Generation Triple XL: African American Kids’ Obesity Rates Rise
June 2006-Experts predict that unless the obesity rates among all children is reversed, the current generation (“Generation XXXL”) may be the first ever whose life expectancy will be shorter than that of their parents.
African American and Latino children have been particularly hard hit by the childhood obesity crisis. Studies show that almost 36 percent of black children between the ages of six and eleven are overweight, and more than 19 percent are considered obese. Among twelve- to nineteen-year-olds, 40 percent are overweight and nearly 24 percent are obese.
Mexican American children fare even worse. According to the American Obesity Association, nearly 40 percent of Mexican American children aged six to eleven are overweight and almost 44 percent are obese.
Economics and weight are closely related. According to the American Obesity Association, “overweight affects African Americans across all socioeconomic levels. Minorities with low incomes, however, appear to have the greatest likelihood of being overweight, and among Mexican Americans the rate of overweight is about 13 percent higher for families living below the poverty line versus above the poverty line.”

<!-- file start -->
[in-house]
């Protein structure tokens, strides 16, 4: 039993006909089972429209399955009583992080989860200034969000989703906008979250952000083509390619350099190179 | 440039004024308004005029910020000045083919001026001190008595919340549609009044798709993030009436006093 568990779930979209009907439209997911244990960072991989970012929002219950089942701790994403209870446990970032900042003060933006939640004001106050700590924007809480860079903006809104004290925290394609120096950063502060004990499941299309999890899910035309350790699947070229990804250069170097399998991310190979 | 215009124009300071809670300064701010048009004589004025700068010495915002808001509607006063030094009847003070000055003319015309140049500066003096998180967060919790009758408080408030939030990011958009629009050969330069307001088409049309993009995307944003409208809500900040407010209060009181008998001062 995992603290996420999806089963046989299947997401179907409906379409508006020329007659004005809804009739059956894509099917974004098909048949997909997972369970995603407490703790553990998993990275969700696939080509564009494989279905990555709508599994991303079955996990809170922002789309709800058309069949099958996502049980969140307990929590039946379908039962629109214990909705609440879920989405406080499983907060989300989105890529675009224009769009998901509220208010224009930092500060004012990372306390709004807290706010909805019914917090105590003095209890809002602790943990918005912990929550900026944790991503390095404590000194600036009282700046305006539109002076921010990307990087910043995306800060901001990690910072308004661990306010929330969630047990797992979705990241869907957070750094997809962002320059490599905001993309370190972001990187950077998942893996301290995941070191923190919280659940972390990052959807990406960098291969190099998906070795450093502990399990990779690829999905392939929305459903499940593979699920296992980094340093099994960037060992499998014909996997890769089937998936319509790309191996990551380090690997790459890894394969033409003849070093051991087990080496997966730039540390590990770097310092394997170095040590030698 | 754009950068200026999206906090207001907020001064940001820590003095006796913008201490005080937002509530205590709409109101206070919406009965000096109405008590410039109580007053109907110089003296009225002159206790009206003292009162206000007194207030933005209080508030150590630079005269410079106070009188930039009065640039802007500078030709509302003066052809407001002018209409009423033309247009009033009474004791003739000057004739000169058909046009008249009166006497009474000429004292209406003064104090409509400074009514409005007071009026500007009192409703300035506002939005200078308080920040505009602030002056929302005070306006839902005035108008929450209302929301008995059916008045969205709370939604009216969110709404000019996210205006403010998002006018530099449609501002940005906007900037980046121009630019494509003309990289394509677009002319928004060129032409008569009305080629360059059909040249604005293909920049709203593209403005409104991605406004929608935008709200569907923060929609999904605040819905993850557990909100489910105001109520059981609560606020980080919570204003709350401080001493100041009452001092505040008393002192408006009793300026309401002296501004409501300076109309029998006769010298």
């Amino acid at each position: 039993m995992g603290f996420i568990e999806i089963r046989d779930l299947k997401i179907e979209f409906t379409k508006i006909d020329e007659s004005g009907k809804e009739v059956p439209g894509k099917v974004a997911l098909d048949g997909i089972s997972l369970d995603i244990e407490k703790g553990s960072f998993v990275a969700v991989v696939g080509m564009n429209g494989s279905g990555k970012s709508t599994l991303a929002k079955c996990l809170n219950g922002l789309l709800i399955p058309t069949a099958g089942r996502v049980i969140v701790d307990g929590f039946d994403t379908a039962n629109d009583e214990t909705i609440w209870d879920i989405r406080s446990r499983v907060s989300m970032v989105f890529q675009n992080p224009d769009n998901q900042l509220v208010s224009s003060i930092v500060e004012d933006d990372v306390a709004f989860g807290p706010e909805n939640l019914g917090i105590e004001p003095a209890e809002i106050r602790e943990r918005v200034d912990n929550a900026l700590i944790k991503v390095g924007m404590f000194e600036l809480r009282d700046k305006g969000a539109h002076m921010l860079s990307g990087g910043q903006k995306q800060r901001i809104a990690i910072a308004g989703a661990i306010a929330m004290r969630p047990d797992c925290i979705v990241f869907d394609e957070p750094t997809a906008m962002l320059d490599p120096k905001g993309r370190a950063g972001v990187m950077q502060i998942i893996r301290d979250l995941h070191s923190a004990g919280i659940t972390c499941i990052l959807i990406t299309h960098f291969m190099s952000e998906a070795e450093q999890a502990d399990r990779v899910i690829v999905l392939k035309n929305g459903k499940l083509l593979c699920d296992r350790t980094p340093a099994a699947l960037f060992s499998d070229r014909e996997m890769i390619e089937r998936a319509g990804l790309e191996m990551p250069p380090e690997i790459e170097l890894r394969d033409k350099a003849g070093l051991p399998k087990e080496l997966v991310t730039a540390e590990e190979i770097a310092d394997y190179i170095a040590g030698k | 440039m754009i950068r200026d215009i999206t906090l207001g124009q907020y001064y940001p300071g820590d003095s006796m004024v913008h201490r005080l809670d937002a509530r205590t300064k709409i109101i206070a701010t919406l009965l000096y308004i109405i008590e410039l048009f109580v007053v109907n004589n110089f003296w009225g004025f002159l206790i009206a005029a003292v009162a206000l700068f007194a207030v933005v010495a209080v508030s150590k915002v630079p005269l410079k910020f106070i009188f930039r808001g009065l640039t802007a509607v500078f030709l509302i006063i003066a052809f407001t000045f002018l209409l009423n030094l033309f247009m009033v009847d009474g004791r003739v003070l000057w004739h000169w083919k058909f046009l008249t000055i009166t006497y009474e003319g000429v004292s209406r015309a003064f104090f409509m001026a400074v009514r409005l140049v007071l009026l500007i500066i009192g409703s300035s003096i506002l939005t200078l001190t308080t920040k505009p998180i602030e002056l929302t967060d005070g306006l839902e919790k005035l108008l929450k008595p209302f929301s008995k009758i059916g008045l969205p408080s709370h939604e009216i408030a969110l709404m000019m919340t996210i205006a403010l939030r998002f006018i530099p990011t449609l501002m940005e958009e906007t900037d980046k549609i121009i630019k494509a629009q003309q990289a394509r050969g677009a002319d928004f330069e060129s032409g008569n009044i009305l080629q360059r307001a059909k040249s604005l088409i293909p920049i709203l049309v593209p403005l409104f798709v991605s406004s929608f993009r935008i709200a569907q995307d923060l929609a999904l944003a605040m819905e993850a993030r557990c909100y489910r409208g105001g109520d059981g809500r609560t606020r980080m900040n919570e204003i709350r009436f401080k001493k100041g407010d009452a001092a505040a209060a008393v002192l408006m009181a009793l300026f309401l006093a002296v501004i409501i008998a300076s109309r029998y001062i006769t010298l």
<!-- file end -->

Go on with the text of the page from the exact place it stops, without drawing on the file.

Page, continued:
In addition, supermarket chains that serve affordable nutritious fruits, vegetables, and lean meats are missing from low-income neighborhoods. “In an effort to make food budgets stretch, many families cook meals high in fat and starch,” explains Robyn McGee, author of Hungry for More: A Keeping-it-Real Guide for Black Women on Weight and Body Image “Feeling deprived in other areas of their lives, people living in poverty might reward themselves with cookies, cakes, and other satisfying sweets. And of course this is the “video game” generation. Kids just aren’t getting the exercise they should.” Lack of physical activity combined with “supersized” meals means too many kids suffering in poor health.
McGee recommends integrating physical activity into the family’s daily routine. “For example, climb stairs instead of taking the elevator, walk your child to and from school when possible, find a family bowling league, or include a game of volleyball or basketball in your weekend barbecues. Go bike riding, swim, or jump rope. These are all activities that will benefit even some of the youngest members of the family,” says McGee.
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